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Lake Pontchartrain Causeway: Construction & Facts

Instructor: Stephanie Przybylek

Stephanie has taught studio art and art history classes to audiences of all ages. She holds a master's degree in Art History.

Have you ever driven across a bridge and realized while you were on it that you could no longer see land? In this lesson, explore the building of the Lake Pontchartrain Causeway Bridge in Louisiana.

Where Is Lake Pontchartrain?

Sometimes the quickest way across a lake is to cut right through the middle.

The Lake Pontchartrain Causeway Bridge is a pair of parallel twin bridges approximately 24 miles long. A twin bridge is one where two similar spans run side by side, and a causeway is a raised path across a wet area. This bridge certainly does just that - it's one of the longest bridges over open water in the world. It crosses at the middle of Lake Pontchartrain, a large saline lake and wetlands area in southeast Louisiana that connects to the Mississippi Sound.

The lake is a massive body of water and covers nearly 610 square miles. The bustling city of New Orleans sits along its southern shore. As the region's population boomed after World War II, people began considering ways to cross Lake Pontchartrain to overcome the lengthy travel time of driving around the lake.

Aerial view of Lake Pontchartrain with the causeway bridge visible across the middle. New Orleans is the lighter, populated area to the south.
Aerial view of Lake Pontchartrain

Building the Lake Pontchartrain Causeway Bridge

In 1955, officials decided to move forward with a bridge-building project and the Louisiana Bridge Company was formed. This project marked a first in bridge construction because it used assembly-line processes. The company built a manufacturing plant on site near the northern end of Lake Pontchartrain where the bridge would sit. From there, all concrete parts for the causeway were poured, cured and assembled on-site.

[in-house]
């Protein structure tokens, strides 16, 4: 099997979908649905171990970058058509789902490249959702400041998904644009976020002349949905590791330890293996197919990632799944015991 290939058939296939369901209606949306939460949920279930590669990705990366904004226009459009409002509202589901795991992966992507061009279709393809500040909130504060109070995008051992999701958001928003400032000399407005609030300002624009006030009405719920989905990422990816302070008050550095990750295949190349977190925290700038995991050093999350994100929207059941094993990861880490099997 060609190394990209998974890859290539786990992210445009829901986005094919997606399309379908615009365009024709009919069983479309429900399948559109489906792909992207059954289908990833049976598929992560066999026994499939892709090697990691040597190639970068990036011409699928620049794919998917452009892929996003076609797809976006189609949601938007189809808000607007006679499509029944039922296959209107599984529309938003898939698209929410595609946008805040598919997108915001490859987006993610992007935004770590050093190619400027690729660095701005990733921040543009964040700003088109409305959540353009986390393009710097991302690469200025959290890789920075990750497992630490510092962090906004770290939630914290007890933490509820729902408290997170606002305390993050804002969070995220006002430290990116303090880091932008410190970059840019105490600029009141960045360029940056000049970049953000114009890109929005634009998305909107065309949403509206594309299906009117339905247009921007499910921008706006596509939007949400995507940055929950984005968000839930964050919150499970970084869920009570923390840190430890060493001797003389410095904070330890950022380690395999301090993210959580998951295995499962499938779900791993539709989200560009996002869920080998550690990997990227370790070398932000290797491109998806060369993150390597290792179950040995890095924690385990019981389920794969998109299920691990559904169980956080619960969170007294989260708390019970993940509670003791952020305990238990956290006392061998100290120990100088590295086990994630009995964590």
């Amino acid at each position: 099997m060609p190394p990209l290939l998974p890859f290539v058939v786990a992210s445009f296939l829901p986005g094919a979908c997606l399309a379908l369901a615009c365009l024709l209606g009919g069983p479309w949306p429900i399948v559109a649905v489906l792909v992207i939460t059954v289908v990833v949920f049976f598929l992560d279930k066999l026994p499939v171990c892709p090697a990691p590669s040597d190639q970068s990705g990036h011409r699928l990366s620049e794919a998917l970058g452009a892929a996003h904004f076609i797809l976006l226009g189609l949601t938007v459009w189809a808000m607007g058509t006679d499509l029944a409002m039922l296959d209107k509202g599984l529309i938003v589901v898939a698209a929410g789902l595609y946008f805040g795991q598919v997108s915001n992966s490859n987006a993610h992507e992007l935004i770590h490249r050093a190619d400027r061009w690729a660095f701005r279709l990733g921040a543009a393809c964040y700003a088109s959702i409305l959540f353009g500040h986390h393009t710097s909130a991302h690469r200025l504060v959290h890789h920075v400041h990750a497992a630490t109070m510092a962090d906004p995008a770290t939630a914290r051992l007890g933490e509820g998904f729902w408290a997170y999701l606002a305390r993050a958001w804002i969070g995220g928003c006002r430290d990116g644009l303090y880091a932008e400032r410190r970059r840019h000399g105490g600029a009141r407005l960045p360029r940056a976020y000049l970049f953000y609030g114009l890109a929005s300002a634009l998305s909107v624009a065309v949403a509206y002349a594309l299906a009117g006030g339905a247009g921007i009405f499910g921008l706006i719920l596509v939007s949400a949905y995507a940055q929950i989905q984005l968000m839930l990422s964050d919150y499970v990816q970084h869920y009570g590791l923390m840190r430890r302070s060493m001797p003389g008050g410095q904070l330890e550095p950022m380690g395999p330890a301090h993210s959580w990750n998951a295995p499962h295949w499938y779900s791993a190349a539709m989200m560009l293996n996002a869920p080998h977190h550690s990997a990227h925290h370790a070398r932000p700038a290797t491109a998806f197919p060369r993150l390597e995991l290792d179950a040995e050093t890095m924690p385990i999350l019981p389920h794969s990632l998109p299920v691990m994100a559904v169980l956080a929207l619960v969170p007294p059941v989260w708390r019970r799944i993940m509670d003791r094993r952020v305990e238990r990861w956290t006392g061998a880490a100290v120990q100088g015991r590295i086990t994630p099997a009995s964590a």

In another innovation, the bridge structure used extensive parts made of pre-stressed concrete, made by pouring concrete around high strength steel tendons that have been stretched under tension to increase their resistance. This makes the finished piece stronger.

Louisiana's soft soils meant piles, or vertical support poles, had to be driven very deep into the ground to provide enough support for structures. Workers used 54-inch wide, hollow, pre-stressed concrete cylinders for the pilings. They were larger and stronger than those used in any past project.

The bridge deck was built in pre-fabricated segments. As work progressed, barges were used to carry segments over the open water to be installed.

The first span of the Lake Pontchartrain Causeway Bridge took only 14 months to build. It opened in 1956, at a cost of 30 million dollars to build. As traffic increased, the first span reached capacity and another was built, opening in 1969. When completed, the Lake Pontchartrain Causeway Bridge cut travel time from North Shore communities to New Orleans by 30 minutes.

View of Lake Pontchartrain Causeway Bridge from water level
View of Lake Pontchartrain Causeway Bridge

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